New “value added” data obtained from Atlanta Public Schools shows for the first time how many months of learning students averaged at each school. APS is one of the first districts in the state to produce this “growth” data. Later this year, the state will be releasing its own version of growth data for all schools.
School Name Average months of learning
Adamsville Elementary School 9.8
Atlanta Neighborhood Charter Elementary 10.6
Atlanta Neighborhood Charter Middle School 5.2
Atlanta Preparatory Academy Middle School 7.9
Atlanta Preparatory Academy Elementary School 6.9
Bazoline E. Usher/Collier Heights Elementary School 8.6
Beecher Hills Elementary School 7.9
Benteen Elementary School 7.6
Bethune Elementary School 6.2
Bolton Academy 6.6
Booker T. Washington - Early College Small School 12
Booker T. Washington High School — Banking, Finance and Investment Small School 10
Booker T. Washington High School — Health, Sciences and Nutrition Small School 9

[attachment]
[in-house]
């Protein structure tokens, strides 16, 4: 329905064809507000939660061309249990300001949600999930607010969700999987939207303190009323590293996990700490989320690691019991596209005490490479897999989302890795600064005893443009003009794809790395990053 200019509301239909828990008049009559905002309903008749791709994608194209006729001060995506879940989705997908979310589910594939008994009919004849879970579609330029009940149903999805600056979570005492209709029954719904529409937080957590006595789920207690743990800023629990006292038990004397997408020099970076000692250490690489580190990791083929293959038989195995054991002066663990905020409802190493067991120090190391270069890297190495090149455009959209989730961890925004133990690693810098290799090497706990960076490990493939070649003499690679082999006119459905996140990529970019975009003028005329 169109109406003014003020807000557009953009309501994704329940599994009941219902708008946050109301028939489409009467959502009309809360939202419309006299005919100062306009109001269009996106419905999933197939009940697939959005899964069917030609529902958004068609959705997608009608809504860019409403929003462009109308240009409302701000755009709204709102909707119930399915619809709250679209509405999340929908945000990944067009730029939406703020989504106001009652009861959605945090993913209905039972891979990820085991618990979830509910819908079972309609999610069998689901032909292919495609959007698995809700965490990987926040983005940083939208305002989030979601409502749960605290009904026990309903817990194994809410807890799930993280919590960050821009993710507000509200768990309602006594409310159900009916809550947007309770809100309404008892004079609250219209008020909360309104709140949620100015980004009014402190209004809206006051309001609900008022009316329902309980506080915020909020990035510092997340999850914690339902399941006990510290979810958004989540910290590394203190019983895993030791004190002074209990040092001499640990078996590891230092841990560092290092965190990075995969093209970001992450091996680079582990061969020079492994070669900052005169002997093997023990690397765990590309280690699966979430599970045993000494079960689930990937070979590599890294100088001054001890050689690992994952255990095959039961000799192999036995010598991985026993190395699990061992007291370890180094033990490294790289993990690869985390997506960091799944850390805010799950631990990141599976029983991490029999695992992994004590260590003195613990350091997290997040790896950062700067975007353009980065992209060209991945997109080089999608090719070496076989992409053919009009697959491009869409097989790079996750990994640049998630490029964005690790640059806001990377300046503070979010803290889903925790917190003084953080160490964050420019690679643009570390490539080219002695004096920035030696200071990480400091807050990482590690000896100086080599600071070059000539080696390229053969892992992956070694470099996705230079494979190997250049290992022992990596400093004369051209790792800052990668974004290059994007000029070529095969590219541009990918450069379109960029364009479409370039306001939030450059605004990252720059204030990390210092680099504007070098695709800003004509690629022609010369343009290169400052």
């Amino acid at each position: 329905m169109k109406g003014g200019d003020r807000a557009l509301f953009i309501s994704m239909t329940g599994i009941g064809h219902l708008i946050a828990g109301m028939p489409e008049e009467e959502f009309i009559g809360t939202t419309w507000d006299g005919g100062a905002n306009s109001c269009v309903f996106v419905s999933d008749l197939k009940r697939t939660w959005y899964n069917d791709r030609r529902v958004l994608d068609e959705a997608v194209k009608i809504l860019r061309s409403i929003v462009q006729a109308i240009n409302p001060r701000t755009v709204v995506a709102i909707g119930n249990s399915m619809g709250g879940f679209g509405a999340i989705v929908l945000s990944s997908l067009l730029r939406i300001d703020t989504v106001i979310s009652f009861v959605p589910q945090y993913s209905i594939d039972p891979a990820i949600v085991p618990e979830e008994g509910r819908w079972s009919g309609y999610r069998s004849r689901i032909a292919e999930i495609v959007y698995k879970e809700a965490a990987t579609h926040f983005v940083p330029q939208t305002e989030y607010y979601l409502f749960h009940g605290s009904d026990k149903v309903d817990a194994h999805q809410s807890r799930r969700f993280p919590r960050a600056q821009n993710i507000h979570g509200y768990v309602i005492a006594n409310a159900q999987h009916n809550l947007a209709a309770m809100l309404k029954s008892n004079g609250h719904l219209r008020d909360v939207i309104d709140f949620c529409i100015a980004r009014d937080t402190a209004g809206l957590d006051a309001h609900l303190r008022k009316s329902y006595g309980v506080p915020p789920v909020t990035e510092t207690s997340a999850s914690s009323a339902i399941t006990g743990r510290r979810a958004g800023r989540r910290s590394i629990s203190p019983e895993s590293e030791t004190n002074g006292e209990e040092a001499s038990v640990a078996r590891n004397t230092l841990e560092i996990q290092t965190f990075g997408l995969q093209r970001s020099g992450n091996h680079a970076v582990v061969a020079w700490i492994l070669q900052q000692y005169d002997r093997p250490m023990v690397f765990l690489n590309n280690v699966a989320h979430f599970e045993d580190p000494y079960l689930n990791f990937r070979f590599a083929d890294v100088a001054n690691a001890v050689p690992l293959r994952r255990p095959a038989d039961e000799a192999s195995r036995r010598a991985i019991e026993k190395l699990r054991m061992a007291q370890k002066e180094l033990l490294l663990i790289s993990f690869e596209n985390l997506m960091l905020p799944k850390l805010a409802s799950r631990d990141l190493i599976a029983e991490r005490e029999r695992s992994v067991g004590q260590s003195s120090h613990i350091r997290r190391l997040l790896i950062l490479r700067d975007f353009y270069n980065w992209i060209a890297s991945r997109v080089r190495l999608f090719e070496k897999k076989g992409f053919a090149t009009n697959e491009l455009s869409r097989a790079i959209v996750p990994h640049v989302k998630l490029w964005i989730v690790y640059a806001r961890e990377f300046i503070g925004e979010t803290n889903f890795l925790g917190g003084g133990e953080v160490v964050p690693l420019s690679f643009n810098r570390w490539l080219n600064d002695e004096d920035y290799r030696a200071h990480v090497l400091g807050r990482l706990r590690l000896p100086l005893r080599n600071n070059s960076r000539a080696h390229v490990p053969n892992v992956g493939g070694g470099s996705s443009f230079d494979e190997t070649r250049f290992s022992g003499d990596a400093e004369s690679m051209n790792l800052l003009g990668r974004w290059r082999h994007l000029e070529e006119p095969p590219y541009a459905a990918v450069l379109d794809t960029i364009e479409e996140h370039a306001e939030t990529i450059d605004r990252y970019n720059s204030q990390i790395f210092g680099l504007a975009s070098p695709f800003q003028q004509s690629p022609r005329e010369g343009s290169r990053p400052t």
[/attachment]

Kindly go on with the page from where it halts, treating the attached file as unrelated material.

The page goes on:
Boyd Elementary School 12.8
Brandon Elementary School 10.3
Brown Middle School 8.6
Bunche Middle School 8.1
Burgess-Peterson Elementary School 8.6
Cascade Elementary School 7.1
Centennial Place Elementary School 9.7
Charles R. Drew Charter Middle School 12
Charles R. Drew Charter Elementary School 10.6
Cleveland Elementary School 9.1
Coan Middle School 8.7
Connally Elementary School 8.9
Continental Colony Elementary School 7.7
Coretta Scott King Young Women’s Academy High School 9
Coretta Scott King Young Women’s Academy Middle School 7.4
Crim High School 6
D. H. Stanton Elementary School 8.9
Deerwood Academy School 9.6
Dobbs Elementary School 8.4
Douglass High School 8
Dunbar Elementary School 8
Early College High School at Carver 17
F. L. Stanton Elementary School 9.3
Fain Elementary School 10.4
Fickett Elementary School 8.5
Finch Elementary 9.5
Forest Hill Academy 8.9
Forest Hill Academy High School 6
Garden Hills Elementary School 9.9
Gideons Elementary School 10.4
Grady High School 9
Grove Park Elementary School 8.8
Harper-Archer Middle School 7.3
Heritage Academy Elementary 7.9
Humphries Elementary School 9.3
Hutchinson Elementary School 6.2
Inman Middle School 11.2
Intown Charter Academy 9.1
Jackson Elementary School 10.1
KIPP Atlanta Collegiate 12
KIPP Ways (Grade 5) 10.5
KIPP Ways Middle School 13.4
KIPP Vision (Grade 5) 8.1
KIPP Vision Middle School 12.9
Kimberly Elementary School 7.8
Kindezi Charter Elementary School 9.5
King Middle School 9.9